The title of Don Robertson’s The Greatest Thing Since Sliced Bread may make you think it’s the story of Matt Wieters, but it’s actually a remarkable coming-of-age novel set in Cleveland in 1944 on the day of the Cleveland East Ohio Gas Explosion.
The protagonist, nine-year-old Morris Bird III, decides to break with his quiet, slightly nerdy childhood routine one day to go visit a former schoolmate of his who moved to the other side of town. He comes up with a rather sophisticated plan to walk there, unwillingly taking his six-year-old sister with him, only to run into one of the largest industrial disasters in American history. What happens next, in maybe the last quarter or fifth of the book, is absolutely amazing, a brilliantly rendered portrait of heroism writ small against an unspeakably large tragedy. Robertson focuses on the little details – what Morris does, while heroic, isn’t huge or unrealistic, but still important, and Robertson imbues him with just one “super” power: the ability to think clearly in a crisis.
Robertson switches back and forth between narrative styles, from a straightforward prose/dialogue format to an almost modernist style where he shifts scenes and characters without so much as a paragraph break. These latter digressions are short, short enough that they didn’t drive me nuts, and the way he works in the creeping gas leak – as if the gas itself is just another character, wending its way through the gutters on its daily rounds – mimics the insidious nature of the threat, to which all the actors in the drama are oblivious until the explosion occurs.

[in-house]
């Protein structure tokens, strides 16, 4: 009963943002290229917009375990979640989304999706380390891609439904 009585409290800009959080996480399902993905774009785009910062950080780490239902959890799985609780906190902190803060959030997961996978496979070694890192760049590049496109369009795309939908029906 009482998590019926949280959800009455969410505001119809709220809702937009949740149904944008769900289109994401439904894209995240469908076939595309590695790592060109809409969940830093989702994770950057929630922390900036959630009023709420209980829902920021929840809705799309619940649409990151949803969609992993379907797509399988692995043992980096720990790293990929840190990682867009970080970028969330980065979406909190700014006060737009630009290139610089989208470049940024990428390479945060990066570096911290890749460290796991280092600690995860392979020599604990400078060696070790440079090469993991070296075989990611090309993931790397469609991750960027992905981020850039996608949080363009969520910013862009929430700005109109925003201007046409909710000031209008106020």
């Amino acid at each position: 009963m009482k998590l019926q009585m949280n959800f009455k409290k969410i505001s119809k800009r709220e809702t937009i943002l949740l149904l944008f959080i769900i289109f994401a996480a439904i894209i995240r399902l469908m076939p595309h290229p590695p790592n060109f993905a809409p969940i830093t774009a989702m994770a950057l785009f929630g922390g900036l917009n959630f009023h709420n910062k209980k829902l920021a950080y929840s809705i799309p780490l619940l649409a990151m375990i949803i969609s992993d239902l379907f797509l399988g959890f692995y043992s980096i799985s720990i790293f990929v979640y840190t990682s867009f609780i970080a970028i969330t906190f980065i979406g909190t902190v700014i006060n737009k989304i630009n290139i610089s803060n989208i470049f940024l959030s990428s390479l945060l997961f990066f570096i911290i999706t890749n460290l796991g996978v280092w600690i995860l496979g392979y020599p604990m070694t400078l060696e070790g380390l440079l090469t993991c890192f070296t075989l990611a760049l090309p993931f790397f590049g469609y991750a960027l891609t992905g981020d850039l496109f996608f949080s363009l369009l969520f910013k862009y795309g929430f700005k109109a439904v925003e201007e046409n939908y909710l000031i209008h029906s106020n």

Anyway, I know a few of you read this along with me, so rather than monopolize the topic, I’ll offer some discussion points. Feel free to add your own.
* Morris’ parents are little more than ciphers in the book; his father really only appears as a disembodied voice (a God symbol?) and his mother appears rather ineffectual in her brief cameos. Why?
* I thought of the red wagon as a symbol of Morris’ innocence, both for how it’s destroyed and, although this might be a bit cynical, how it’s obtained (or hard-earned).
* What’s the significance of Morris’s name? Morris, without a diminutive, is certainly a “grown-up” name. Does “Bird” just symbolize his flight across town, or is there more to it? And why would Robertson make him a “the third?”
* Am I the only one who found it odd that Edna Frost couldn’t think of an alternate spelling of Morris’ last name? It was the one off note in the book for me.
* Stephen King has apparently called Robertson one of his three greatest influences. For those of you who’ve read King’s work, did you see echoes of King in Sliced Bread?